But while the fatwa was released by one of the many branches of the MUI, it was ultimately overruled by a decision from the central Jakarta body and its chair Ma’ruf Amin, but the damage has been done and proliferated into many islamic communities around the world.
I should also add that alternative facts had currency long before social media started to be used, mainly with the help of radical groups that believed junk science, nutty hypotheses and showy apostasies that are based on rumors and rusty old translations, such as a myth claiming that “Coca-Cola logo if inverted will show the words No Mohammed, No Mecca”.
In Afghanistan, radical islamists claim that the American Central Intelligence Agency (CIA) organized a fake vaccination drive to help track down Osama bin Laden in the city of Abbottabad, where US forces later killed the al-Qaida leader in 2011.
Globally, religious concerns with vaccines account for 10% of the hesitancy to participate in vaccination programs, according to the World Health Organisation (WHO) data.
Islamic concerns with vaccines continue despite a 2003 verdict that was reinforced with fatwas from three major islamic bodies, the Organization of Islamic Cooperation, Al-Azhar Al-Sharif, and Dar Al Ifta, stating that vaccines and gelatine medical capsules should be tolerated by observing Muslims.
Islamic friendly vaccine
According to a report by Buzzfeed, there are two major brands of the MMR vaccine available globally: one is produced by British pharmaceutical company GlaxoSmithKline (GSK) called Priorix and the other is made by the American vaccine manufacturer Merck & Co.
While it is true that Priorix contains gelatine made from pigs; the Merck & Co. vaccine, on the other hand, doesn’t use the gelatine but it does use cow products during manufacturing.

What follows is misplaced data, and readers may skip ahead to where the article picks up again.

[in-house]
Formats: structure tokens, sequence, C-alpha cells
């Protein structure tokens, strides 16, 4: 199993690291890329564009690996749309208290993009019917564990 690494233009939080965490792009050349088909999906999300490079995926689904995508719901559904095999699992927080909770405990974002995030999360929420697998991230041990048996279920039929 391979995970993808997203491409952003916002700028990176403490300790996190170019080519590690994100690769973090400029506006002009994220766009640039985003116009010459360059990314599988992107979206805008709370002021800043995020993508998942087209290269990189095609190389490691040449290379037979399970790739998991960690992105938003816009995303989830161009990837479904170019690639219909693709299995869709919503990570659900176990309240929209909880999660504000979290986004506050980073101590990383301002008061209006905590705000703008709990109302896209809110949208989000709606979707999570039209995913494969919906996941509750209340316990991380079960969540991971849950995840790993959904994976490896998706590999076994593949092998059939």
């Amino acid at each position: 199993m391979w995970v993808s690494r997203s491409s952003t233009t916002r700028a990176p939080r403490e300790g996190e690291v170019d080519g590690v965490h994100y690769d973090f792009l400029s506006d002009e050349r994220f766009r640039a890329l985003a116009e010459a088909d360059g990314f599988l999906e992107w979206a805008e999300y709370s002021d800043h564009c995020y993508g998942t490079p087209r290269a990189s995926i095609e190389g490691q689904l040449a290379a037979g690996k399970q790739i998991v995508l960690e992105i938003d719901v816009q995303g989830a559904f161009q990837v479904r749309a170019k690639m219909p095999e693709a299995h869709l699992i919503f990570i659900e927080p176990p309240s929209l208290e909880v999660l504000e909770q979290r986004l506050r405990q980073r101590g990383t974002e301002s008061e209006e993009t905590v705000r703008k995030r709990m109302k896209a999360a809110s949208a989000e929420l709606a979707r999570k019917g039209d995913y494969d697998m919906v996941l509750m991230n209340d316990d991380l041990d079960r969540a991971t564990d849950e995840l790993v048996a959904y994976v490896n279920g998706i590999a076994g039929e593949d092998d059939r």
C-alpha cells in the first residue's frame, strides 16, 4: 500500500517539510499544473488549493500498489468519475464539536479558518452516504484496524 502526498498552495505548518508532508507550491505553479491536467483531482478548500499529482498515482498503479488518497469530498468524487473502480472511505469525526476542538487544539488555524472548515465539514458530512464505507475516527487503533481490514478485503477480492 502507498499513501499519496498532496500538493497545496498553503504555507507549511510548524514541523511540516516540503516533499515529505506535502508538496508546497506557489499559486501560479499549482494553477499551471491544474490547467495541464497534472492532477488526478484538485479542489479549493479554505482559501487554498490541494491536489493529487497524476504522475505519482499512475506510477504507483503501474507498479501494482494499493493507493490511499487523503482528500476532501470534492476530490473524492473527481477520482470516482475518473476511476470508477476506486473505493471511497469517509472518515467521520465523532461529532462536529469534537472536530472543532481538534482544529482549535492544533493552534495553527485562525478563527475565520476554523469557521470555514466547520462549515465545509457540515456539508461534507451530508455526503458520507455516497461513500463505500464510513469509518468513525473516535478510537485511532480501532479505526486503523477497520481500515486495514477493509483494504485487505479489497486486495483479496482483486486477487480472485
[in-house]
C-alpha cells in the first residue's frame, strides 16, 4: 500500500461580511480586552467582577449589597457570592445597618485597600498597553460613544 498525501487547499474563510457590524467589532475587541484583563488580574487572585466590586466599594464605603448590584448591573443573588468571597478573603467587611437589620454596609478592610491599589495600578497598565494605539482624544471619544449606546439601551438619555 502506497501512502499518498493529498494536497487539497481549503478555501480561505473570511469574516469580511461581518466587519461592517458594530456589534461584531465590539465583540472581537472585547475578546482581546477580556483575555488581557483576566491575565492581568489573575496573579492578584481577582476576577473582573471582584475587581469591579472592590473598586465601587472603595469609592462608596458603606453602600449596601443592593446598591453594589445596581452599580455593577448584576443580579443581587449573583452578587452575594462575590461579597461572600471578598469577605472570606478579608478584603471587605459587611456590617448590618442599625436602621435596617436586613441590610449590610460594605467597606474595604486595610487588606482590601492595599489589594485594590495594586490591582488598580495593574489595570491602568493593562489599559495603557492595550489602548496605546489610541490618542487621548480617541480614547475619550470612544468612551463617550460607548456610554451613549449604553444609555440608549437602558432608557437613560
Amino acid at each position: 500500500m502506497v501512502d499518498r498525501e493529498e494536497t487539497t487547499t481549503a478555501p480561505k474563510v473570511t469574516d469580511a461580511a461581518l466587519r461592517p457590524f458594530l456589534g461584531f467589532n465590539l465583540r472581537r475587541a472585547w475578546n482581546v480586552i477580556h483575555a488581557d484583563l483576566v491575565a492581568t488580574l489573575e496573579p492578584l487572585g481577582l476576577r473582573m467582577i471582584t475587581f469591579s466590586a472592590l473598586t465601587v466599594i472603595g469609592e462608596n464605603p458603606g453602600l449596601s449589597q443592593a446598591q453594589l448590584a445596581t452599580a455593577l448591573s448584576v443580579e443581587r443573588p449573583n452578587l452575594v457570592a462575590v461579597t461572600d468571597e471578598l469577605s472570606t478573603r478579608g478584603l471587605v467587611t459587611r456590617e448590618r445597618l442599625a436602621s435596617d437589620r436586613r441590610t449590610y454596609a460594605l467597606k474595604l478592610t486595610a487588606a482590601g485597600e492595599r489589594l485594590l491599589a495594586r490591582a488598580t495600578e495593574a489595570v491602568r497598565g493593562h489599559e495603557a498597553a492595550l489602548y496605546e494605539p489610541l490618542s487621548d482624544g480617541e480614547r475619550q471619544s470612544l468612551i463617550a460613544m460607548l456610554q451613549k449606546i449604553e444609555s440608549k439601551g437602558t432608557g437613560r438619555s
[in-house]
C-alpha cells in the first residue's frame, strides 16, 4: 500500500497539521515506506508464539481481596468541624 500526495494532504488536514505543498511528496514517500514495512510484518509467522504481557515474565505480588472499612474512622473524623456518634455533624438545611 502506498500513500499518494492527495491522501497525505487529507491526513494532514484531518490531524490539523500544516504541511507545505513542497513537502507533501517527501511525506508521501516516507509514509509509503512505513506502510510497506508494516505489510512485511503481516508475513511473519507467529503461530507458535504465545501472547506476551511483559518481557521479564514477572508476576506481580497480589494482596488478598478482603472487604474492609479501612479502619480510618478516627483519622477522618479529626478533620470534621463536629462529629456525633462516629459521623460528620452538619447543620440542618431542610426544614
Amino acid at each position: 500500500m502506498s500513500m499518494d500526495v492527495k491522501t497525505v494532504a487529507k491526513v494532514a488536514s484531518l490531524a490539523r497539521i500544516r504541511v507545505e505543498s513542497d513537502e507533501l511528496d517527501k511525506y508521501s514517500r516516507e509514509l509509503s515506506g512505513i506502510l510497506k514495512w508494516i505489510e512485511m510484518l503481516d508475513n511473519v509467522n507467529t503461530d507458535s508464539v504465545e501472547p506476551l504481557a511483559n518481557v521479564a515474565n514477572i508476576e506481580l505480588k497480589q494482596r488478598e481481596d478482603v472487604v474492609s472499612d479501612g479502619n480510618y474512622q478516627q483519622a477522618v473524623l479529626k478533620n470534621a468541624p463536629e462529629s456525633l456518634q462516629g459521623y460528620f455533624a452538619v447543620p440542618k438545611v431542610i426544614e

And while most of the islamic countries currently use a vaccine that contains porcine gelatine, it is a highly purified form that’s been broken down into small molecules in a process called “Istihala“ and it’s used as a stabilizer, to make sure that the vaccine remains safe and effective during storage and shipping.
Additional reasons why most health organizations go back to the “Haram” vaccination, is clearly the cost.
The GSK and Merck & Co. products are expensive; Australia uses the GSK vaccine but its price makes it inaccessible to low and middle-income countries for their vaccination programs.
Dr Anita Heywood from the University of NSW says that it may be possible for wealthier people to privately import the Merck & Co. vaccine but she notes that this special importation is not an option for most people, where most vaccination programs are free.
For the moment, internet giants (Facebook, Twitter, Google) are doing little impact on the expansion of non-english fake news, which opens many doors for governmental intervention.
Pakistan’s Prime Minister Imran Khan has urged the country’s telecoms regulator to take action against misinformation spread on social media discouraging vaccination against it and other diseases, as stated by Reuters.
The letter, which was dated March 7 and posted on Twitter was headed “Removal of Anti Vaccine Content from Facebook and YouTube”, including “I therefore look forward to your support in blocking out all anti-vaccine content from the Internet in Pakistan”.
But while we may look at this letter as a grateful push toward a more receptive community towards vaccines, many fear dangers of abusing the term “fake news” and transforming it as a tool for digital dictatorship by applying internet censorship and taking legal measures against its publishers.